US Supreme Court rejects Redondo Beach appeal; day laborers allowed to solicit work on city streets

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Day laborers sit in front of a Shell gas station in California.

The U.S. Supreme Court has turned down Redondo Beach’s appeal to reinstate an ordinance aimed at getting day laborers off the streets. The Court rejected the appeal without comment.

The “anti-solicitation” ordinance had been in the city’s books for more than 20 years. But in 2004, the city chose to enforce it. Police arrested 60 day laborers over the course of a month for crowding street corners while looking for work.

The Mexican American Legal Defense and Educational Fund (MALDEF) filed a lawsuit over the arrests, saying that the ordinance violated their First Amendment rights.

Redondo Beach, meanwhile, defended the ordinance, arguing that the city had the right to stop laborers from using city sidewalks and street corners to hail drivers and solicit work.

The Ninth Circuit Court of Appeals disagreed. Last fall, by a 9-2 vote, it struck down the Redondo Beach ordinance, saying it violated free speech.

Chief Judge Alex Kozinski wrote a strong dissent, saying the city was responding to crowds as large as 75 people, all trying to find work at a single intersection.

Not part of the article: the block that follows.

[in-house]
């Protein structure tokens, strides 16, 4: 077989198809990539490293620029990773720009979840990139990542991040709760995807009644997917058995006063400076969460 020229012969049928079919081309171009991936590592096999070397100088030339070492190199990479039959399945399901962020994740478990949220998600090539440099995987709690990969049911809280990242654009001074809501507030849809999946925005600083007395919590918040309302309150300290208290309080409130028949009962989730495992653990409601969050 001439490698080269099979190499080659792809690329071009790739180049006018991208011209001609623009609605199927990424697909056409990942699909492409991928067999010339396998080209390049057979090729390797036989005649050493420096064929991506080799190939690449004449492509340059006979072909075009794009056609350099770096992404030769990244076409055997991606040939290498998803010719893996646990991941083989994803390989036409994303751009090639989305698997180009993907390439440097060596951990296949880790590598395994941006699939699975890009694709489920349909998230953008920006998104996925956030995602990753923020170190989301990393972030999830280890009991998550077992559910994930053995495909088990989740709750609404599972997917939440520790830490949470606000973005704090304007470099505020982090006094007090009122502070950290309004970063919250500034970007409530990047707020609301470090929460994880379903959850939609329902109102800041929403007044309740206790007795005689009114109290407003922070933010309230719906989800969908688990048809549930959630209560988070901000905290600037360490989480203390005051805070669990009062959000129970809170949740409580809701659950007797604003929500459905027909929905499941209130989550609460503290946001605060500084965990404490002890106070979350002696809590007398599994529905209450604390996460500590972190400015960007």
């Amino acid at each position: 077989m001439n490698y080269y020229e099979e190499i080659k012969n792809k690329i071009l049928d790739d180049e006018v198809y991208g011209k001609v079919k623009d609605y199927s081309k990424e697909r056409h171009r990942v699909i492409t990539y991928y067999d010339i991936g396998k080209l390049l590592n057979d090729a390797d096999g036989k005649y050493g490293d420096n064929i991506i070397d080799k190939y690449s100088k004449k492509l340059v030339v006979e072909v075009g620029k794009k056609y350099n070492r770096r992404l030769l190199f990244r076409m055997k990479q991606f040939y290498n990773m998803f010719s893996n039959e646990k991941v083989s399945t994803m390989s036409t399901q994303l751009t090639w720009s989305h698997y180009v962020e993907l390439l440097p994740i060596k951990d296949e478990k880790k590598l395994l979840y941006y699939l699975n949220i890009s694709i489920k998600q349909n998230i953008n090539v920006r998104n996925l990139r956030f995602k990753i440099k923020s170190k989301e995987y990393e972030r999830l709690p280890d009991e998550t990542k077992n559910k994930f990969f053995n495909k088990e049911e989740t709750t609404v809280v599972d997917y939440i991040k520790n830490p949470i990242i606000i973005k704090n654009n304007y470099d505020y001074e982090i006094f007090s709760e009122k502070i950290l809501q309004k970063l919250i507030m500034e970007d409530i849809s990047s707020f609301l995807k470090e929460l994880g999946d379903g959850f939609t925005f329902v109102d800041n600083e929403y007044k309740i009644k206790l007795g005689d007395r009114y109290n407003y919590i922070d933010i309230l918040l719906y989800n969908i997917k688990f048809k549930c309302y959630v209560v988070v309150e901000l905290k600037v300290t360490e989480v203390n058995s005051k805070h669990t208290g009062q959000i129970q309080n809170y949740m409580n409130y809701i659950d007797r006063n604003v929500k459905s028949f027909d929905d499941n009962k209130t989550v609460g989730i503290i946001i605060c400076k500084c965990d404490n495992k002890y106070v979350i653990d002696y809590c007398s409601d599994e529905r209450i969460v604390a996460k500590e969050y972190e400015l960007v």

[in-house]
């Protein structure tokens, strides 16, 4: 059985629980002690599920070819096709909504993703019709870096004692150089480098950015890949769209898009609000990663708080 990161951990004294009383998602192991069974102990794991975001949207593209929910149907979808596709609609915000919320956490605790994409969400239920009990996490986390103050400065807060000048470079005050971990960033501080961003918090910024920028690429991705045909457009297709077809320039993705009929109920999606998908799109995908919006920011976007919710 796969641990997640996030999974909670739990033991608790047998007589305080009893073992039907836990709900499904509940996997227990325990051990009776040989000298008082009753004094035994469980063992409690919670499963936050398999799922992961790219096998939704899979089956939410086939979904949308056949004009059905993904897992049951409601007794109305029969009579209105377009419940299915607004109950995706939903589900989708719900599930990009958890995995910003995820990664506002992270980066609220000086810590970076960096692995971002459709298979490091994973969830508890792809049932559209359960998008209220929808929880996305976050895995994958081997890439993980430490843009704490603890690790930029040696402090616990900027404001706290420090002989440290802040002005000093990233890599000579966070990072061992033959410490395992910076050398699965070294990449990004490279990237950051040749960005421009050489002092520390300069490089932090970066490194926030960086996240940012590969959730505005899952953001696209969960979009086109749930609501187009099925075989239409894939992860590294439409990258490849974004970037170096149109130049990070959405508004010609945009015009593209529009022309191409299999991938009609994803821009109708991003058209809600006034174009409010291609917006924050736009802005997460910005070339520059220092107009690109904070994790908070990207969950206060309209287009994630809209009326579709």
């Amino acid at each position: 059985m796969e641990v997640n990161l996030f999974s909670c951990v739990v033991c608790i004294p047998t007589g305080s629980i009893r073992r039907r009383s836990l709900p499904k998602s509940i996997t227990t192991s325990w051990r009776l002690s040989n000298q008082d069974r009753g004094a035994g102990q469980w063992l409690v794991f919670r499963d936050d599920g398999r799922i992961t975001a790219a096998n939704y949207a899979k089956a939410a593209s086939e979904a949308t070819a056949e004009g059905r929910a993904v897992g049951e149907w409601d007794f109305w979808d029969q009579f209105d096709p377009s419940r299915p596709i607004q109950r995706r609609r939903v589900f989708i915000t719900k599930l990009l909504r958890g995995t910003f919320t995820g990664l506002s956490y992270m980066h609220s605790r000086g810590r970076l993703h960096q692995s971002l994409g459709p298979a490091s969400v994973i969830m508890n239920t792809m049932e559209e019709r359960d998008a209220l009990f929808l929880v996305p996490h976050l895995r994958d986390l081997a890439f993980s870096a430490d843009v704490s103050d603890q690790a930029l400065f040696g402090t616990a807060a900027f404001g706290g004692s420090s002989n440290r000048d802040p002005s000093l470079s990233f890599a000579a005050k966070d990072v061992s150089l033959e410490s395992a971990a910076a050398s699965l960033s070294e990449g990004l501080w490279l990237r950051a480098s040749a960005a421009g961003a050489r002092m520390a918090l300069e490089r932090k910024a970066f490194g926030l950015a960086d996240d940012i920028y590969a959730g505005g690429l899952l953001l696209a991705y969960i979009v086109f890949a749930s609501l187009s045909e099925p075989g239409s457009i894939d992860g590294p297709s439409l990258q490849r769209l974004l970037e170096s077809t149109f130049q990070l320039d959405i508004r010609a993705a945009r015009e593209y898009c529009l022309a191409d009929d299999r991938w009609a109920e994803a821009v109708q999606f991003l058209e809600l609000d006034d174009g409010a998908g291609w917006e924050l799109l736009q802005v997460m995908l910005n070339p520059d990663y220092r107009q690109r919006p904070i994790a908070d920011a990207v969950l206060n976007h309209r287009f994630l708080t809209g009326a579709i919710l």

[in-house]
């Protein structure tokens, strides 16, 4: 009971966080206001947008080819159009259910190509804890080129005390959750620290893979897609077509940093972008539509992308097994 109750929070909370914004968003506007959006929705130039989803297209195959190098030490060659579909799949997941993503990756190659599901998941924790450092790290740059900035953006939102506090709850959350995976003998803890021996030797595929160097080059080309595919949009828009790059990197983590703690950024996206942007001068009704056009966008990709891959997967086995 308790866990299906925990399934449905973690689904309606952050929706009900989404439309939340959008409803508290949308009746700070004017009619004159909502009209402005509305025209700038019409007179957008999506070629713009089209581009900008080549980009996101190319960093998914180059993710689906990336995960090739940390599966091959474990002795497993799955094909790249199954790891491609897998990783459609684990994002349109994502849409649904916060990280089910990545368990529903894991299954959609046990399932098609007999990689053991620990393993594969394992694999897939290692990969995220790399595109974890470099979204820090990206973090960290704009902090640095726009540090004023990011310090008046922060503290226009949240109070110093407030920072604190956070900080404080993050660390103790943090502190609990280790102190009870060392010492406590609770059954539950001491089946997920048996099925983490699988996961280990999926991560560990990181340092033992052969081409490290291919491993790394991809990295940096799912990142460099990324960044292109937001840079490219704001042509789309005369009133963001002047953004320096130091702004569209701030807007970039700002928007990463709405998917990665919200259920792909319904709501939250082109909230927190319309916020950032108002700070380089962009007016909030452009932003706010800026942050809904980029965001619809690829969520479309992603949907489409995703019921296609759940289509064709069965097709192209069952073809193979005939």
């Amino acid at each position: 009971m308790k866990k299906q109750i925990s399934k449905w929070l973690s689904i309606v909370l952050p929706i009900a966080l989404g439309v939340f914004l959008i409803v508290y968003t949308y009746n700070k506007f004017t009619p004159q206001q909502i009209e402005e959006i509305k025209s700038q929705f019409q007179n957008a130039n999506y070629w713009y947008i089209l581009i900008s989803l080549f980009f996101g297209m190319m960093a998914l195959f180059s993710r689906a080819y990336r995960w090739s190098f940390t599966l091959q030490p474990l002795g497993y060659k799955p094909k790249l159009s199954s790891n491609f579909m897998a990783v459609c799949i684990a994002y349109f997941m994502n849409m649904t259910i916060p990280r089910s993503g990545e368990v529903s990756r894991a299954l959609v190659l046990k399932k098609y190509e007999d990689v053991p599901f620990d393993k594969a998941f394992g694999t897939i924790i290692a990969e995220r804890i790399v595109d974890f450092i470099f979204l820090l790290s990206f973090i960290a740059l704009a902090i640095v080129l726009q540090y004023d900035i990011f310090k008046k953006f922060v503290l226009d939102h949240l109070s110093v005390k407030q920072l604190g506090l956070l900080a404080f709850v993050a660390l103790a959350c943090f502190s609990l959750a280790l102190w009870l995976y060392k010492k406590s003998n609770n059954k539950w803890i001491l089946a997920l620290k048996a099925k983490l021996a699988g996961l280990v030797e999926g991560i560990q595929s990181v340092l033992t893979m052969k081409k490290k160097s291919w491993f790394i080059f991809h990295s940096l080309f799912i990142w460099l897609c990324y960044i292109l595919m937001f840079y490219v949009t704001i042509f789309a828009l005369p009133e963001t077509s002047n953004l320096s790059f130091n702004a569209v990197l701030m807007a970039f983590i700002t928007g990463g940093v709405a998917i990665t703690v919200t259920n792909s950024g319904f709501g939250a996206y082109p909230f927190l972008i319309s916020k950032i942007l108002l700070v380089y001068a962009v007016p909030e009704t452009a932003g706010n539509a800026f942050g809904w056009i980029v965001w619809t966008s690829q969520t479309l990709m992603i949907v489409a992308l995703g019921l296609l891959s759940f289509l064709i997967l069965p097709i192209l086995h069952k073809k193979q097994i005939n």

He said the First Amendment didn’t prevent cities from designating sidewalks for walking instead of loitering.

Redondo Beach City Attorney Michael Webb agreed, adding that he was "disappointed."

“We continue to get complaints from citizens regarding the traffic safety, quality of life concerns, relating to people soliciting employment from cars on busy roadways," said Webb.

He added that the day laborers still cause traffic problems, but now city police have their hands tied.

Meanwhile, Alex Castillo lives in Redondo Beach and is a legal immigrant day laborer from El Salvador. He says he’s looked for work on a Redondo street corner for years, and remembers clashes with police.

"It had gotten so bad that at one point I was arrested by an undercover police who looked like a contractor," Castillo recalls. "I spent the night in jail and I hadn’t done anything. All we did at that corner was look for work, in order to support our families.”

The Redondo Beach ruling is the topic of conversation at the day laborer convention in downtown L.A. Seven day laborers from Redondo Beach are attending the conference.

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